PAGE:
Back in February I wrote about Target’s ability to use customer transaction data to predict future behavior. The revelation that Target could predict which of their customers was about to have a baby set off a bit of an uproar as consumers worried that retailers are gaining too much insight into their personal lives. The debate highlighted the very fine line between retailer knowledge and retailer creepiness. Then this week, I heard about yet another use of data that moderately blew my mind. The concept behind Bar & Club Stats is pretty straightforward: the company’s iPod scanners collect demographic data about patrons who enter bars by mining information from the patrons’ IDs. Bars can use that data to better understand who visits their establishments, when they arrive, etc. Doesn’t sound too different from companies using information from loyalty program and contest sign-up sheets for marketing purposes, right?
But then it gets more interesting. The company also plans to eventually release an app that helps bar-goers pick a bar based on who is already there. The app would collect some of the same info from patrons’ IDs (age, zip code, gender) as well as the patrons’ arrival times. Then, potential bar-goers could log into the app and search by any of those factors to see what sort of crowd had formed at different bars. So theoretically, a group of 20-something girls could easily pick out which bars had the best bets for finding a bunch of 20-something guys.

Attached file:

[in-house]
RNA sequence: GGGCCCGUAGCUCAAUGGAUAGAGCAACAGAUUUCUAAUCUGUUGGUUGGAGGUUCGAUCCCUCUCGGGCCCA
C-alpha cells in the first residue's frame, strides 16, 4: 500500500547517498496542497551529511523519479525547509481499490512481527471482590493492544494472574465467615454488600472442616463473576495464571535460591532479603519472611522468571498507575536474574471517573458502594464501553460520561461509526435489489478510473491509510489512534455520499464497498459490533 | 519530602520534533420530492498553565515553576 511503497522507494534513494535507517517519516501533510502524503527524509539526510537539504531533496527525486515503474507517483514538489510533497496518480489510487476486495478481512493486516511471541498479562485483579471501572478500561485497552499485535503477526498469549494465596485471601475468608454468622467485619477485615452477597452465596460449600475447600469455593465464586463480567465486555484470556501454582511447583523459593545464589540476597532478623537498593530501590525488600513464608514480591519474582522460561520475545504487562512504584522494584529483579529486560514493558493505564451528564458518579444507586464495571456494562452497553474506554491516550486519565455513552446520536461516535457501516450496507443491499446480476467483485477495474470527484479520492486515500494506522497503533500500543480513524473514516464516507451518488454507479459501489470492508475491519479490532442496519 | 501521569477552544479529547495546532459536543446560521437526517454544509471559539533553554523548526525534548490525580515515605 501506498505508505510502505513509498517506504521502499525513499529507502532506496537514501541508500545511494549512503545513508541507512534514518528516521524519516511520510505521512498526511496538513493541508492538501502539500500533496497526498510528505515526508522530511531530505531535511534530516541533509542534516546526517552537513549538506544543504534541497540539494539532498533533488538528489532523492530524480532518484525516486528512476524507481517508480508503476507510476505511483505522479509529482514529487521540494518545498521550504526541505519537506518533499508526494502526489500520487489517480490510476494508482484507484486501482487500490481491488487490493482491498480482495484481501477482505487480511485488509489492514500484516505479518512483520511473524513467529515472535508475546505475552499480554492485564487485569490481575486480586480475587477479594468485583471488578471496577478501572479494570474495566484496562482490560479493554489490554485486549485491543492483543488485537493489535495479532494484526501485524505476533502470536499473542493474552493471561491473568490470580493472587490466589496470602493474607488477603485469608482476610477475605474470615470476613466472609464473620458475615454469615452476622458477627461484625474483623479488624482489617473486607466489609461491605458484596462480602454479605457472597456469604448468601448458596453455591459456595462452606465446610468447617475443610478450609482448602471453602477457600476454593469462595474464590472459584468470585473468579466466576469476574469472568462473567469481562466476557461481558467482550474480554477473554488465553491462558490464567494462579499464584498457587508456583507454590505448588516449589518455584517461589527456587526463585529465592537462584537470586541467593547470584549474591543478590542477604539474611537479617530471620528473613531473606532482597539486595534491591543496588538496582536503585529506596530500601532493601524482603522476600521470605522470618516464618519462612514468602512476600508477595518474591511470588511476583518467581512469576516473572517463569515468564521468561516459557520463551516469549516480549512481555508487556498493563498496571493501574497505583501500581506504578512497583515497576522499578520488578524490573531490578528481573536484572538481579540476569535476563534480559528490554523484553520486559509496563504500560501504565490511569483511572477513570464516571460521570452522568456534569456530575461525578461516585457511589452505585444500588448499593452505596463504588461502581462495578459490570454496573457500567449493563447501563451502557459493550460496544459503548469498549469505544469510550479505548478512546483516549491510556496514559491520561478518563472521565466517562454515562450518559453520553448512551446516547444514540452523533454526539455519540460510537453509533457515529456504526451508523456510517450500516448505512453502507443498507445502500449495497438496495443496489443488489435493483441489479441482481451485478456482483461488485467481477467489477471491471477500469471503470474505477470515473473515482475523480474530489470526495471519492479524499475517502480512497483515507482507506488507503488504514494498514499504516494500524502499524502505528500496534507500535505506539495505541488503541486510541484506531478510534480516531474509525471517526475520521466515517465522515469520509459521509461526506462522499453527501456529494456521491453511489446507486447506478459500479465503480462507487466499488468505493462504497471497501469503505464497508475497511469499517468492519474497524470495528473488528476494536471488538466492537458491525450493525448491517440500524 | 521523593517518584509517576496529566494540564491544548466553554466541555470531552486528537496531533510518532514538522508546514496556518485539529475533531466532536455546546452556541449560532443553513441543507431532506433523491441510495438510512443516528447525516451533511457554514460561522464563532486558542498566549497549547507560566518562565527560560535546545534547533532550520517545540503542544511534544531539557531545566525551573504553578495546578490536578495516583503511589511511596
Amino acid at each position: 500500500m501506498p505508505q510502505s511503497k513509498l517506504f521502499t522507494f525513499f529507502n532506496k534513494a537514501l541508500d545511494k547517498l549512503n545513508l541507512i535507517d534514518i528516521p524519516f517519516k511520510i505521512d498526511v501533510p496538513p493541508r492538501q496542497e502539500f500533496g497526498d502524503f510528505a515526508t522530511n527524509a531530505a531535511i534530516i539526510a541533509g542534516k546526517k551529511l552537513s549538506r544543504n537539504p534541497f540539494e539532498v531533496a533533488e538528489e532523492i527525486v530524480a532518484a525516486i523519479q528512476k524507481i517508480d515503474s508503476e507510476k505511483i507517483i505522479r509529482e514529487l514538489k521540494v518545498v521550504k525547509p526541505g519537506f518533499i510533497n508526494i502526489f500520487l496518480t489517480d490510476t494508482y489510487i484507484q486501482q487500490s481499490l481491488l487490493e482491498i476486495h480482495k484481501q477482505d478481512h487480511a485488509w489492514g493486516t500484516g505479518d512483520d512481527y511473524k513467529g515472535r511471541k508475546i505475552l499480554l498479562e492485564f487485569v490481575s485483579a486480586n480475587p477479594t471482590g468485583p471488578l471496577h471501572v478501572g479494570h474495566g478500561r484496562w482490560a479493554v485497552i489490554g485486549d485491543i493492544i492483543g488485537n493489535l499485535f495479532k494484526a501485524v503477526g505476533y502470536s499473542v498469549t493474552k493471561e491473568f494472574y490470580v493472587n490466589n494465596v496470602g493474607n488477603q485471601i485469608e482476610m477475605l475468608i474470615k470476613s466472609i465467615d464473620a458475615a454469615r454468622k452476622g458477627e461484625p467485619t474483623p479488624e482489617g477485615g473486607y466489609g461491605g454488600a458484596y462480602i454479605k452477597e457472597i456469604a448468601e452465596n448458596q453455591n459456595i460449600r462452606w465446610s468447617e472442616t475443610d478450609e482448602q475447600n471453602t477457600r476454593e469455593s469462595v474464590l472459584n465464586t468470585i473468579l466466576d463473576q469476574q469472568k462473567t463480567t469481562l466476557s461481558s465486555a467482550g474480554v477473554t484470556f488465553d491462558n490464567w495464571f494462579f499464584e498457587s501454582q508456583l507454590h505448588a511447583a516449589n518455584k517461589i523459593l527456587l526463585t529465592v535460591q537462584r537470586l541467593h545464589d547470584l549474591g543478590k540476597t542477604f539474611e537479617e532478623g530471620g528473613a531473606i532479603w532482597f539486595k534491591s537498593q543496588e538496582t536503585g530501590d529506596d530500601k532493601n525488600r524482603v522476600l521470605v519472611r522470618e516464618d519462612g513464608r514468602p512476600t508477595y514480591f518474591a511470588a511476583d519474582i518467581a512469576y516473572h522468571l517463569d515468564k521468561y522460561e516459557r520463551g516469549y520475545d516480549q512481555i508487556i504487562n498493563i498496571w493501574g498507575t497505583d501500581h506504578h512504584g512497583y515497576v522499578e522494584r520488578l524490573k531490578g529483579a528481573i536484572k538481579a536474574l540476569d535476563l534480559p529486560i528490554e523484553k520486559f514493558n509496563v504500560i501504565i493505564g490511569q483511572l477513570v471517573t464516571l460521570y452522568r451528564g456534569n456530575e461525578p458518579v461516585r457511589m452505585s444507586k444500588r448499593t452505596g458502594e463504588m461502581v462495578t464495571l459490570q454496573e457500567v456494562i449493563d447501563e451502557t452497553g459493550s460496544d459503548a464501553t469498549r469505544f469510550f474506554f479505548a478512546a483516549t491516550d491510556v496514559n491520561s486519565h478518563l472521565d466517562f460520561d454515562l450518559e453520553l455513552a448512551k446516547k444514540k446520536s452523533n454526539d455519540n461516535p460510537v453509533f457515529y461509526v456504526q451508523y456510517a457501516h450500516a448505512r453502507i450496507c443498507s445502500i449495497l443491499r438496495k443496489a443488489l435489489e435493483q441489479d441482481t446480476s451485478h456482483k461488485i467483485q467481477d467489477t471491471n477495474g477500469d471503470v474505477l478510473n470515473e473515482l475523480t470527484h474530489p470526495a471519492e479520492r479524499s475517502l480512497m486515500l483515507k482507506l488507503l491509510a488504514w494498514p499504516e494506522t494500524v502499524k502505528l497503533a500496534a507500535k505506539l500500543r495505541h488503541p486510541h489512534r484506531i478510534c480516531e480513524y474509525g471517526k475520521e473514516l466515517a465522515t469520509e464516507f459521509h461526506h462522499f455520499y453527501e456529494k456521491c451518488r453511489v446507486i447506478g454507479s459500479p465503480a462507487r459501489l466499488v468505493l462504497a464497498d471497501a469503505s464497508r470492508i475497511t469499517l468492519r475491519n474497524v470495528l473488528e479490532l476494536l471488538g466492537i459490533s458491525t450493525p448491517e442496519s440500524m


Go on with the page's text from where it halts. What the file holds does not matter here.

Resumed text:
Maybe I need to start a category here called “cool or creepy?” because I think this would fit right in. It actually sounds pretty cool to me- as long as it is nameless data that just has your gender, age and zip code, why not? Yelp has added a feature to its search pages that lets you filter by the age group of a venue’s fans (e.g. looking for a restaurant that 30-somethings like), so they have to be using some similar data methods. If the app also collected my name and other personal information I’d be less excited about it. If it started collecting pictures to analyze attractiveness and let potential bar-goers know which bar had the prettiest patrons, I’d be weirded out. And if it started selling that information to marketers I’d just be annoyed, since I’m not a huge fan of direct mail. But fundamentally I see the company’s inspiration. The scanners are already being used in some NYC establishments, but the app hasn’t yet been released. I’d love to hear from my NY readers if they ever run into this!